rcv: Linux,2.6.32-5-amd64,x86_64,-smalloc,-smalloc,-hcritbit
    rcv: Type ‘help’ for command list.
    rcv: Type ‘quit’ to close CLI session.
    rcv: 101 44
    rcv: Unknown request.
    rcv: Type ‘help’ for more info.
    send: quit
    rcv: 500 22
    rcv: Closing CLI connection

    I have few questions.

    1. In varnish 3.0 purge is replaced from ban so do I have to need to change it in vpurge.php?
    2.What are URL and HOST in index.html?
    3. If I am using varnish secret then how to authenticate in vpurge.php?

  • 15. azfar replies at 18th July 2012, 9:57 am :

    worked ban.

    $pcommand = “ban”;
    $pcommand .= ” req.url == .”;

  • 16. BestSTL replies at 21st August 2012, 1:26 am :

    Thanks, this really helped us. It’s been a pain logging in via SSH each time we wanted to clear something. Very clearly explained.

  • 17. freddy replies at 28th November 2012, 8:07 pm :

    hi azfar,

    may i ask what is the answer to your question 3?

    “3. If I am using varnish secret then how to authenticate in vpurge.php?”

  • 18. david replies at 13th November 2013, 4:01 am :

    hi, thanks for the nice writeup. you might want to add some warning in this article that this is varnish 2. for varnish 3, the command is called “ban”. either way, it does not free storage immediately but just mark content as obsolete.

  • 19. Alain Kelder replies at 13th November 2013, 10:25 am :

    Hi David,

    Purge is still available in varnish 3. Except it’s not the same as the purge in varnish 2. It’s a new method that removes the object from cache and frees up memory. The ban function in varnish 3 is, as you said, what purge was in varnish 2. Ban doesn’t free up memory, unless you use smart bans.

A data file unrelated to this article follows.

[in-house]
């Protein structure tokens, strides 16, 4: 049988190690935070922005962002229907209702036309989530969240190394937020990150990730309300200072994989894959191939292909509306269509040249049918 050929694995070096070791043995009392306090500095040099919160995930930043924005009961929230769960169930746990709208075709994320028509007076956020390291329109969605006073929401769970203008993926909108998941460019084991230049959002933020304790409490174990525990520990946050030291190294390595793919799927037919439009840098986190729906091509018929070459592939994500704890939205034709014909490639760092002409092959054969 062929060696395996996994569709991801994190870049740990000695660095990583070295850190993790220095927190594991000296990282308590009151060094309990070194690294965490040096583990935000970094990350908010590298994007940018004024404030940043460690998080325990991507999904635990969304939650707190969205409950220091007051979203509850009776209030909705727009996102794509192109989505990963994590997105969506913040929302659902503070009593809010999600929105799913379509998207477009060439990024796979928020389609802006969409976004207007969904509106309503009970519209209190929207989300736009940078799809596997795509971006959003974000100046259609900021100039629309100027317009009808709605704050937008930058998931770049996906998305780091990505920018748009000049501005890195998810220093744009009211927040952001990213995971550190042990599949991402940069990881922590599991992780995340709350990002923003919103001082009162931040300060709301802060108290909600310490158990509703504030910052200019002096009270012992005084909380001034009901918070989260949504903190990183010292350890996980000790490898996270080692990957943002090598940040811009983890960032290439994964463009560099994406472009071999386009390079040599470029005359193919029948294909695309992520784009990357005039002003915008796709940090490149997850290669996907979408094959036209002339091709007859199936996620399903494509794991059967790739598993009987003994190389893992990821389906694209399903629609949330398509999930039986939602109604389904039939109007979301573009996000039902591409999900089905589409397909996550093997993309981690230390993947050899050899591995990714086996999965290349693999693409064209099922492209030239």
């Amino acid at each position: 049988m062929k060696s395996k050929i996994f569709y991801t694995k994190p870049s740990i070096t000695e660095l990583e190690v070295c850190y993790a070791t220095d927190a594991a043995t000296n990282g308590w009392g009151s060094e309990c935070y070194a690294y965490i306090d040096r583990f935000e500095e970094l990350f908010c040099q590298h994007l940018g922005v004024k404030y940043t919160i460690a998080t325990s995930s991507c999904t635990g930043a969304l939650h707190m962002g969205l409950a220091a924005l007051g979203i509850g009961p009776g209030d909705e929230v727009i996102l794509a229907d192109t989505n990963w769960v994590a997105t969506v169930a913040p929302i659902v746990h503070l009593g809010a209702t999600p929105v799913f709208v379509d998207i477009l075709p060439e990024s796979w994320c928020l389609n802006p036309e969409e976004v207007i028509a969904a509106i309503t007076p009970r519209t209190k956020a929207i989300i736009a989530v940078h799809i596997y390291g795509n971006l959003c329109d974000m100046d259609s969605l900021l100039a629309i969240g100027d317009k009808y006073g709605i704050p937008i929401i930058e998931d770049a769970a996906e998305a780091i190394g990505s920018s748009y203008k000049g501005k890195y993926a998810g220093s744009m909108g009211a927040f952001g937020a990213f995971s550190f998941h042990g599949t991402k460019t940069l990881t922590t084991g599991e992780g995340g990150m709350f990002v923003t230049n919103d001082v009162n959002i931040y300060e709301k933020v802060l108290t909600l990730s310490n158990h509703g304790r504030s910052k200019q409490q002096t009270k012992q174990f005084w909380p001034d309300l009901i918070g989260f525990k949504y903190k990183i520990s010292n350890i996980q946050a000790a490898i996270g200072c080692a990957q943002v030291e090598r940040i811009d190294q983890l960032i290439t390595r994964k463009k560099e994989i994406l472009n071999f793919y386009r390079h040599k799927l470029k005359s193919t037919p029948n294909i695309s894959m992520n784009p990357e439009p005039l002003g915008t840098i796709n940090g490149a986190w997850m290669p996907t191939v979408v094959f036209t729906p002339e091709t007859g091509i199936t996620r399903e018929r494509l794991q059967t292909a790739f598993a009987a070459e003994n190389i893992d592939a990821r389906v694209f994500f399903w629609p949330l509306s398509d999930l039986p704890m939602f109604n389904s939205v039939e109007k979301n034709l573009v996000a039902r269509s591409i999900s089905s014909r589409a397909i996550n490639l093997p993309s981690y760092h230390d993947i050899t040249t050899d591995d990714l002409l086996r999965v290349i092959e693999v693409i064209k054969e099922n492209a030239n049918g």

I personally implement both, and use purge most of the time. When I need to purge multiple objects using a regex, I use ban. Pros and cons of each method are well described here: https://www.varnish-software.com/static/book/Cache_invalidation.html

    Since this change does affect my varnishadm and telnet examples, I’ve added a note as you suggested.


  • 20. Mike replies at 19th August 2015, 10:47 am :

    Thank you for your scripts, they helped inspire the new method of cache invalidation I use employing hash_always_miss which has a dual function: warms up your cache and refreshing current cached copies with new copies from the php backend so you are always serving cached pages, no more purging necessary!


  • 21. Alain Kelder replies at 20th August 2015, 9:48 am :

    @Mike, thanks for sharing your write up!

    Seems like the main benefit of using hash_always_miss is that while the new content is fetched from the backend, clients aren’t stuck waiting, which could be useful if backend response is slow.

    However it sounds like with hash_always_miss, the old object (e.g. old page, etc) will remain in the cache until it expires?